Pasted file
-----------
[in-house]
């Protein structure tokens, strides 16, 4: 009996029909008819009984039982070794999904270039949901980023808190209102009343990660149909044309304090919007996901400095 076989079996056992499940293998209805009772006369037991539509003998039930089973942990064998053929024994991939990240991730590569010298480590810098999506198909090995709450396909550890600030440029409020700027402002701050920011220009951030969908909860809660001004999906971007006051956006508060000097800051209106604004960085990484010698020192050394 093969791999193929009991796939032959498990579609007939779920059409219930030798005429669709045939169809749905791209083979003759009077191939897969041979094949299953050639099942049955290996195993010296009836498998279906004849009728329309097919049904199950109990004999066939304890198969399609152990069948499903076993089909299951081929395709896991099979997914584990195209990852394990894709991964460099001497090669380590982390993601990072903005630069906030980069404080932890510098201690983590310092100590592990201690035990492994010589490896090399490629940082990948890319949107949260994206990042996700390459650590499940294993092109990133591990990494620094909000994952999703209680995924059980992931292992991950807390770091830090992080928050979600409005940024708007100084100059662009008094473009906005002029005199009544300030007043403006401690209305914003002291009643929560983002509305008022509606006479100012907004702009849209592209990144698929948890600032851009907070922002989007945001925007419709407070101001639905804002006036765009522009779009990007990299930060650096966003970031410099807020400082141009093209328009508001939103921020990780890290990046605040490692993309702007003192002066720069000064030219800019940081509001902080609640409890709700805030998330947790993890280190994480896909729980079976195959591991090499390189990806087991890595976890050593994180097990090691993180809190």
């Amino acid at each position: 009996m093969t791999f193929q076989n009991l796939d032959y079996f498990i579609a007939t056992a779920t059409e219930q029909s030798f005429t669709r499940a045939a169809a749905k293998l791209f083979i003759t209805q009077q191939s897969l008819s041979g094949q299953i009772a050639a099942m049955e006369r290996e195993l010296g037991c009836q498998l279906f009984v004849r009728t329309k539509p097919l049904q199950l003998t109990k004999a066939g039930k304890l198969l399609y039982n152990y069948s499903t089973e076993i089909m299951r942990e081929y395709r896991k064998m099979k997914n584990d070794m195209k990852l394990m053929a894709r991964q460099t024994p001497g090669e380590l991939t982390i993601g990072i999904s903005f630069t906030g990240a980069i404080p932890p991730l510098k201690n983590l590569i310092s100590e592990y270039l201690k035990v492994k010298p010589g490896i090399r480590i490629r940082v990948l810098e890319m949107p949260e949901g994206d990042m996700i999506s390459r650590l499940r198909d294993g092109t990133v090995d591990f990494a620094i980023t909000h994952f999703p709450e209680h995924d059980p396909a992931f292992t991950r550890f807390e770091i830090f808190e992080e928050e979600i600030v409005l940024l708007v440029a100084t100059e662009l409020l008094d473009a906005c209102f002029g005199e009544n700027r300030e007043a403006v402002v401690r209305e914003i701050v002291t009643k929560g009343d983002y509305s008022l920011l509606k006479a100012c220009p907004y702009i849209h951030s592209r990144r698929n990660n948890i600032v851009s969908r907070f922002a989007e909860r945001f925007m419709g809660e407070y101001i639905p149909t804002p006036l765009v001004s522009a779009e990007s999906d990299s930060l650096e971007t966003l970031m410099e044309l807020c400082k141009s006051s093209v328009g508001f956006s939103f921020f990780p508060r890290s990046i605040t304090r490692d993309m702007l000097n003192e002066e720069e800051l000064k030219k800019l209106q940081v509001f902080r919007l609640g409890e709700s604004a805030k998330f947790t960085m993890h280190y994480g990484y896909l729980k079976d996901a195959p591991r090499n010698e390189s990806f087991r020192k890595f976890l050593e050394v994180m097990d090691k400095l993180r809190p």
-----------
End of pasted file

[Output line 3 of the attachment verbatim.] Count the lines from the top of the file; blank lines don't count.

């Amino acid at each position: 009996m093969t791999f193929q076989n009991l796939d032959y079996f498990i579609a007939t056992a779920t059409e219930q029909s030798f005429t669709r499940a045939a169809a749905k293998l791209f083979i003759t209805q009077q191939s897969l008819s041979g094949q299953i009772a050639a099942m049955e006369r290996e195993l010296g037991c009836q498998l279906f009984v004849r009728t329309k539509p097919l049904q199950l003998t109990k004999a066939g039930k304890l198969l399609y039982n152990y069948s499903t089973e076993i089909m299951r942990e081929y395709r896991k064998m099979k997914n584990d070794m195209k990852l394990m053929a894709r991964q460099t024994p001497g090669e380590l991939t982390i993601g990072i999904s903005f630069t906030g990240a980069i404080p932890p991730l510098k201690n983590l590569i310092s100590e592990y270039l201690k035990v492994k010298p010589g490896i090399r480590i490629r940082v990948l810098e890319m949107p949260e949901g994206d990042m996700i999506s390459r650590l499940r198909d294993g092109t990133v090995d591990f990494a620094i980023t909000h994952f999703p709450e209680h995924d059980p396909a992931f292992t991950r550890f807390e770091i830090f808190e992080e928050e979600i600030v409005l940024l708007v440029a100084t100059e662009l409020l008094d473009a906005c209102f002029g005199e009544n700027r300030e007043a403006v402002v401690r209305e914003i701050v002291t009643k929560g009343d983002y509305s008022l920011l509606k006479a100012c220009p907004y702009i849209h951030s592209r990144r698929n990660n948890i600032v851009s969908r907070f922002a989007e909860r945001f925007m419709g809660e407070y101001i639905p149909t804002p006036l765009v001004s522009a779009e990007s999906d990299s930060l650096e971007t966003l970031m410099e044309l807020c400082k141009s006051s093209v328009g508001f956006s939103f921020f990780p508060r890290s990046i605040t304090r490692d993309m702007l000097n003192e002066e720069e800051l000064k030219k800019l209106q940081v509001f902080r919007l609640g409890e709700s604004a805030k998330f947790t960085m993890h280190y994480g990484y896909l729980k079976d996901a195959p591991r090499n010698e390189s990806f087991r020192k890595f976890l050593e050394v994180m097990d090691k400095l993180r809190p």